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Fragment in HTML + RDF

From: Tim Berners-Lee <timbl@w3.org>
Date: Wed, 24 Oct 2007 12:01:53 -0400
Message-Id: <5D85BD4B-C366-400C-B095-B13352D73F43@w3.org>
Cc: "Williams, Stuart (HP Labs, Bristol)" <skw@hp.com>, "wangxiao@musc.edu" <wangxiao@musc.edu>, W3C-TAG Group WG <www-tag@w3.org>, Alan Ruttenberg <alanruttenberg@gmail.com>, Jonathan A Rees <jar@mumble.net>, Dan Connolly <connolly@w3.org>
To: "Booth, David (HP Software - Boston)" <dbooth@hp.com>

(Was: Resources and representations (was RE: Subgroup to handle  
semantics of HTTP etc?))

I'm forking this as it is a specific point the community has to  
address: can we mix RDF fragids and HTML fragids in the same file?

On 2007-10 -24, at 11:29, Booth, David (HP Software - Boston) wrote:
> [...] - If the URI denotes a non-information resource and the URI  
> has a fragment identifier and a 200 response is returned when the  
> racine (the part before the '#') of the URI is dereferenced, then  
> the media type returned must be a media type that permits its  
> fragment identifiers to denote arbitrary resources.   For example,  
> you may return RDF but *not* (currently) HTML, because the media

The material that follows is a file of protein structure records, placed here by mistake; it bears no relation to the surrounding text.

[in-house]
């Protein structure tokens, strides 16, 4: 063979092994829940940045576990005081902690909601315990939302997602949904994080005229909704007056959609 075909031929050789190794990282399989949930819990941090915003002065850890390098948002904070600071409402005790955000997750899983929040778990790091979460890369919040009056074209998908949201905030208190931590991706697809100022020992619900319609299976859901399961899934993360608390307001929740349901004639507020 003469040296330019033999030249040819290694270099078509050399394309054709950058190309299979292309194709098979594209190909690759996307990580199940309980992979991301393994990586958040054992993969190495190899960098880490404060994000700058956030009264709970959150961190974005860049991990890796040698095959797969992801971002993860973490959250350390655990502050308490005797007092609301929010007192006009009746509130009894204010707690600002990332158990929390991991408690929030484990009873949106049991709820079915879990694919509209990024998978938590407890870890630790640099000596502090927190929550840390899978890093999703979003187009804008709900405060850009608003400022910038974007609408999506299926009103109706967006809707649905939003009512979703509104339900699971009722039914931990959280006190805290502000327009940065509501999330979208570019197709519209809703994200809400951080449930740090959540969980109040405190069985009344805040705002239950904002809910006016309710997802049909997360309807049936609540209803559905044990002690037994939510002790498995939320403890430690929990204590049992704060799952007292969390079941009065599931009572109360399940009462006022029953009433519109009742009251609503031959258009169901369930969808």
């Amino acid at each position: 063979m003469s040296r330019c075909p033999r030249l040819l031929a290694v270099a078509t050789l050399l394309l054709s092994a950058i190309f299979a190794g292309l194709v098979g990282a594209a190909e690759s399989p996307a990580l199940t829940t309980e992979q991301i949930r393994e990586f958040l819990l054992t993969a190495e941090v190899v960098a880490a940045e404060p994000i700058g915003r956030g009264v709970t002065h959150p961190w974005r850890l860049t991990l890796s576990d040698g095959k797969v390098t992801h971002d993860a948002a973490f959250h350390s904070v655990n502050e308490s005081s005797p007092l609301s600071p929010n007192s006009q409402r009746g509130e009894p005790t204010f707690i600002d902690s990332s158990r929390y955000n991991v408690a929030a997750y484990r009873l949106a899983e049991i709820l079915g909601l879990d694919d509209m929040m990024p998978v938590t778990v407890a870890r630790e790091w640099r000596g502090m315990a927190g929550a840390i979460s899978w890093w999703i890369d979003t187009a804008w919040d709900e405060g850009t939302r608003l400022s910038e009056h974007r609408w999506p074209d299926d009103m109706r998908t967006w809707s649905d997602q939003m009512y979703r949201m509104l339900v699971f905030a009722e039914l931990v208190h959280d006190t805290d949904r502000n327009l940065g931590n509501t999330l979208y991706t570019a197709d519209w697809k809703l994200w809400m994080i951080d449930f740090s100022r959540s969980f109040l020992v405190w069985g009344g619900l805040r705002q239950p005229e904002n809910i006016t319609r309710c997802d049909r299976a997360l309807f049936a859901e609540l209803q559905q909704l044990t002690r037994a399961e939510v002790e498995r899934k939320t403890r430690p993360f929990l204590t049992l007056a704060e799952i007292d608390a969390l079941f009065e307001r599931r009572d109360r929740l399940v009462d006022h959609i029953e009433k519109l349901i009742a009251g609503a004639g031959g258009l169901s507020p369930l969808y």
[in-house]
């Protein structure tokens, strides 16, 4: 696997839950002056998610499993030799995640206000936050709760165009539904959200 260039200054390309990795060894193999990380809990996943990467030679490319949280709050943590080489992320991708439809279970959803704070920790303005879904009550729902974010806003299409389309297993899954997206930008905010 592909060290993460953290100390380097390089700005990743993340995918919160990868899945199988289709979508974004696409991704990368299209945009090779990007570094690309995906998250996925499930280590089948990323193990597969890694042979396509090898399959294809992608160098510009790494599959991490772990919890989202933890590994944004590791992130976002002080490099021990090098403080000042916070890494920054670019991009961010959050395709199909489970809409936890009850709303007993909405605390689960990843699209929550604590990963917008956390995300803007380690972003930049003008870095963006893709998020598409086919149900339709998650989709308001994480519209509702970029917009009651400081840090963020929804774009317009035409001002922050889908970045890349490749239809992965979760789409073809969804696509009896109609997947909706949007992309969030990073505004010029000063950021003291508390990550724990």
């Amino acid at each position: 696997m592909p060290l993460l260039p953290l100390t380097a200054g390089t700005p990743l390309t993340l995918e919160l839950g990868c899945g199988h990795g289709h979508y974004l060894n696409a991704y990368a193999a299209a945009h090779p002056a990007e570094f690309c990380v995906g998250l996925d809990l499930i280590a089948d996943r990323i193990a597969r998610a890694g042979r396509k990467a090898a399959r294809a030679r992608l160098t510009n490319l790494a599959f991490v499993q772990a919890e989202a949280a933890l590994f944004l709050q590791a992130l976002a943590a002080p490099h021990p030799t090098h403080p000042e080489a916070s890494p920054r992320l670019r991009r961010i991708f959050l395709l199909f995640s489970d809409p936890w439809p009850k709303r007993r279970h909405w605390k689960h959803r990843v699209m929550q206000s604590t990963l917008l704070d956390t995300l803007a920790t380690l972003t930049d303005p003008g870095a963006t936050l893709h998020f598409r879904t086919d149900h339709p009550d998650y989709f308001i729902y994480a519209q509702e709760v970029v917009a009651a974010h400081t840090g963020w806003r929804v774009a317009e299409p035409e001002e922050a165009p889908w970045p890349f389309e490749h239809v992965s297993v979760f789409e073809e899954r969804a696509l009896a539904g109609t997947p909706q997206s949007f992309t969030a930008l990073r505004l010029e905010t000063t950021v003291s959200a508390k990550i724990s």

> type for RDF permits a fragment identifier to denote anything,  
> whereas in HTML a fragment identifier denotes a location within the  
> document.

In general, this is right. So for example if we put a lot of python  
on the web, I would expect the things after the fragment identifiers  
to be file-globals like class names, function names and file-level  
variables.  That is the constraint of python.  Just as a constraint  
of HTML   *was* that it could only express anchors as end-points  
(hence 'anchor').

But now in XML of course we can mix namespaces, and anyway people are  
talking about maybe putting RDFa into the HTML namespace itself. So  
now, it seems XML and HTML both are languages where you can't make  
any conclusions about what  sort of an internal thing is defined.

I think the general rule holds, but for HTML we need to revise it,  
with RDFa. etc.


There are three possible attitudes:

1) don't mix HTML and RDF, HTML will always have anchors. I think  
that this doesn't meet the need.

2) Do mix RDF and HTML, allow one file to define both anchors and  
arbitrary things.  Don't let the same fragid be used for both an  
anchor and a thing.

3) Do mix them, and by the way, allow the same fragid to be used as  
an ID for an anchor and an ID for a thing, with RDF clients and HTML  
clienst doing different things.  I think that this path leads to  
madness, as in a script for exaple, I may want to use a URI to refer  
to one or the other unambiguously. It also makes it impossible for  
HTML+RDF clients.

So (2) is my preference, and I feel it should be written down  
somewhere. Actually the MIME type registration for HTML would be the  
logical place.  A TAG finding could be  pragmatic place too.

Tim BL
Received on Wednesday, 24 October 2007 16:02:07 UTC

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